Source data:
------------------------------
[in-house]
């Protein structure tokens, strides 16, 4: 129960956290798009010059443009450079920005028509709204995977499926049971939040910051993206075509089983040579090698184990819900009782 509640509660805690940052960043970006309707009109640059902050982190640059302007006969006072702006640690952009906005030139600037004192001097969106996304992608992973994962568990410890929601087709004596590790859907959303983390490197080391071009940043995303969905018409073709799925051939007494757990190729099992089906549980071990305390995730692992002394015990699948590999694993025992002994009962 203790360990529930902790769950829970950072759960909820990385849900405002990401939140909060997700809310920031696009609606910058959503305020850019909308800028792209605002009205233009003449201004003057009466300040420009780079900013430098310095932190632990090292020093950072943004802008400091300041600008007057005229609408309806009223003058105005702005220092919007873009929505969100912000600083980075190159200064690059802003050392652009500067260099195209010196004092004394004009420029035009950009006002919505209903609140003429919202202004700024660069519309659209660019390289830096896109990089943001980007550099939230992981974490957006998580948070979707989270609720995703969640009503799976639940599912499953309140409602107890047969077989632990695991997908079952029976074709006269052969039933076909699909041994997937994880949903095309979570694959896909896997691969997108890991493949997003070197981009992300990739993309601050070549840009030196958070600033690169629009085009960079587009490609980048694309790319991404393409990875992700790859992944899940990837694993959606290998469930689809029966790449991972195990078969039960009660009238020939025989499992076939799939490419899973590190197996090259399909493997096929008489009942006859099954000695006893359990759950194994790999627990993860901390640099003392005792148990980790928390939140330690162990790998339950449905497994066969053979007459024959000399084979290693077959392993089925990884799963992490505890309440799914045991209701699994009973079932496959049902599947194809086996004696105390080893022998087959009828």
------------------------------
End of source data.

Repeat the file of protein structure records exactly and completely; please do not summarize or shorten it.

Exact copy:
[in-house]
């Protein structure tokens, strides 16, 4: 129960956290798009010059443009450079920005028509709204995977499926049971939040910051993206075509089983040579090698184990819900009782 509640509660805690940052960043970006309707009109640059902050982190640059302007006969006072702006640690952009906005030139600037004192001097969106996304992608992973994962568990410890929601087709004596590790859907959303983390490197080391071009940043995303969905018409073709799925051939007494757990190729099992089906549980071990305390995730692992002394015990699948590999694993025992002994009962 203790360990529930902790769950829970950072759960909820990385849900405002990401939140909060997700809310920031696009609606910058959503305020850019909308800028792209605002009205233009003449201004003057009466300040420009780079900013430098310095932190632990090292020093950072943004802008400091300041600008007057005229609408309806009223003058105005702005220092919007873009929505969100912000600083980075190159200064690059802003050392652009500067260099195209010196004092004394004009420029035009950009006002919505209903609140003429919202202004700024660069519309659209660019390289830096896109990089943001980007550099939230992981974490957006998580948070979707989270609720995703969640009503799976639940599912499953309140409602107890047969077989632990695991997908079952029976074709006269052969039933076909699909041994997937994880949903095309979570694959896909896997691969997108890991493949997003070197981009992300990739993309601050070549840009030196958070600033690169629009085009960079587009490609980048694309790319991404393409990875992700790859992944899940990837694993959606290998469930689809029966790449991972195990078969039960009660009238020939025989499992076939799939490419899973590190197996090259399909493997096929008489009942006859099954000695006893359990759950194994790999627990993860901390640099003392005792148990980790928390939140330690162990790998339950449905497994066969053979007459024959000399084979290693077959392993089925990884799963992490505890309440799914045991209701699994009973079932496959049902599947194809086996004696105390080893022998087959009828």